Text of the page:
Propel: Verb. To drive, push, or cause to move in a particular direction. Noun. UMKC’s two-year comprehensive college experience for students with intellectual and developmental disabilities.
Propel is a transitional program that supports students with intellectual developmental disabilities through academic coaching, peer mentors and other student support services.
“Our whole goal is to help our students achieve their best and reach their fullest potential in order to have a fulfilling life and a fulfilling job,” faculty member Shannon Wheeler said. “Our main hope is that they can take this academic experience and all the things they learn through work-based learning and have a fulfilling life.”
Propel classes are designed to be sequential and prepare students for their other college courses and the workplace. The courses cover everything students need to transition from secondary education to college and beyond. Classes include College Study Skills, Personal Finance and Developing a Career. In addition to traditional in-class experience, Propel students also get work-based learning through internships with local partners.
“We wholeheartedly believe that everyone, if they wanted to, should be allowed to choose to go to college,” Wheeler said. “We’re lucky that we actually live in a state that has options for the students that we serve.”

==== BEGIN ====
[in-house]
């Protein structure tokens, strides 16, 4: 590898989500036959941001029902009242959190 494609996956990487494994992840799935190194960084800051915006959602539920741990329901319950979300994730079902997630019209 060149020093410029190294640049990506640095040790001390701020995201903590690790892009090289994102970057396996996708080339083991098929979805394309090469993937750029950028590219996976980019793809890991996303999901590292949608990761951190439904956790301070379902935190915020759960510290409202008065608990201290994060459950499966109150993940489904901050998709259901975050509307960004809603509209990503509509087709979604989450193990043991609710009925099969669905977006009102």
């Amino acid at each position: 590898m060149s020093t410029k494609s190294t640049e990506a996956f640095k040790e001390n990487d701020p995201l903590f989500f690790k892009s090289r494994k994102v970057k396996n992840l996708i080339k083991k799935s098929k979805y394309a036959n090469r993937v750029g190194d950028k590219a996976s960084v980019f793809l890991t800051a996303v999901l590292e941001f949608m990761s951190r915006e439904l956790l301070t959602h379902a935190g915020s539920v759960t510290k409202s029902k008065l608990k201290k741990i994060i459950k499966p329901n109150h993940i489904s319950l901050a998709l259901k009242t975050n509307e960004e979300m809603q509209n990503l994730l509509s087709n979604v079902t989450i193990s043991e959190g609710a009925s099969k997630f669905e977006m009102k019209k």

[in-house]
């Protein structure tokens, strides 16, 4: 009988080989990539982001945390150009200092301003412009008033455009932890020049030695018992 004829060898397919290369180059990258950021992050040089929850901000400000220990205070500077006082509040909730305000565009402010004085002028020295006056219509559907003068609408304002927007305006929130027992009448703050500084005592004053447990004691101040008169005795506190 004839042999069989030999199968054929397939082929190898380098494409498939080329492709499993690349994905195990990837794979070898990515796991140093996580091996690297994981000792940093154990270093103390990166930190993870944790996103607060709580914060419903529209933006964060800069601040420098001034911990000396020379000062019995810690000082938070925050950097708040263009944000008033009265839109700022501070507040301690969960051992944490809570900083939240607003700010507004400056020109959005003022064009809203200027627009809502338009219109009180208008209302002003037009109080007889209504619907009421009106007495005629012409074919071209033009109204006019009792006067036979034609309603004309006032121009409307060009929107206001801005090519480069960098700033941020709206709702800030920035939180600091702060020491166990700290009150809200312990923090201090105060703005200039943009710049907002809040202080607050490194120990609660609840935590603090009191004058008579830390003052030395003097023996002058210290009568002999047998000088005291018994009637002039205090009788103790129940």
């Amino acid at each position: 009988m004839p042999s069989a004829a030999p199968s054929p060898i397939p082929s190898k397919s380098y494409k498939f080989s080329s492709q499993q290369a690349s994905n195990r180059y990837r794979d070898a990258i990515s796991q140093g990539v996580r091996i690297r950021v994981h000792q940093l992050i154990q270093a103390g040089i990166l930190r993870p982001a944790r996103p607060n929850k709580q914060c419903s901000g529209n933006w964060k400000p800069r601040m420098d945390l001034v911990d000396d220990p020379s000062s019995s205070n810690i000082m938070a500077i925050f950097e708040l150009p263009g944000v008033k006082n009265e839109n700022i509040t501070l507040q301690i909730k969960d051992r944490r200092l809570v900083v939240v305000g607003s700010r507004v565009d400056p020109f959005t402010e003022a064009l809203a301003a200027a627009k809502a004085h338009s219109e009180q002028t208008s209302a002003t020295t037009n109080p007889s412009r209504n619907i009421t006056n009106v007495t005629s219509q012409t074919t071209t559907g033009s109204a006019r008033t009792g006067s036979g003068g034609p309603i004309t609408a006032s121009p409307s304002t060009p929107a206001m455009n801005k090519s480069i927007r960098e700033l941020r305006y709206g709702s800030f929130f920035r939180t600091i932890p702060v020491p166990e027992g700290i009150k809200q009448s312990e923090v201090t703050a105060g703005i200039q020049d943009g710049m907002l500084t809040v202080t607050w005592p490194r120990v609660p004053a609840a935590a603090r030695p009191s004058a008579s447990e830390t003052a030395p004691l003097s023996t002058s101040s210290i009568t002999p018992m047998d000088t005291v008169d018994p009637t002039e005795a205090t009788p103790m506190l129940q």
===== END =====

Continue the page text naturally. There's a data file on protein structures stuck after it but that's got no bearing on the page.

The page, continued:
At their graduation, students receive the Leadership, Employment, and Community Engagement Certificate endorsed by the Missouri Department of Higher Education and college credit that can be transferred to become full-time UMKC students. There are currently three Propel graduates attending UMKC as full-time students.
“They’ve had the experience; they know what college is like,” Wheeler said. “Now they’ve transferred over 40 plus credits toward their degree program.”
In the first semester of Propel, students exclusively take Propel courses. In the second semester and onward, students take two Propel courses alongside two elective courses they pick based on their interests. Propel students take classes with non-Propel students 75% of the time.
Peer mentors Tori Knox and Jade Flanders encourage people to interact with Propel students in their classes.
“I think because people think they have to treat them differently and don’t know how, they avoid interaction with the Propel students at all,” Knox said. “I want them to know not to be shy about interacting with Propel students. They should be treated like you would treat anyone else. They can make really good friends.”
Both Knox and Flanders would like more UMKC students to know Propel is on campus and have a better understanding of what the program does.
“I would like them to know that its there. It’s a little niche in the community, but I think it’s a really unique one, and it’s a really special thing that I would love for people to be a part of,” Flanders said. “There are so many ways that you can be a part of Propel.”
The most common way for students to get involved is through peer mentoring. As mentors, students meet with their mentees a few times a week to work on homework, get involved on campus and just hang out.
“One day, one of my mentees brought a giant grasshopper into our meetings that she had put in a notebook,” Flanders said. “Things like that make it a lot of fun.”
Whether students share a class with a Propel student or become a peer mentor like Knox and Flanders, the program is a valuable addition to UMKC.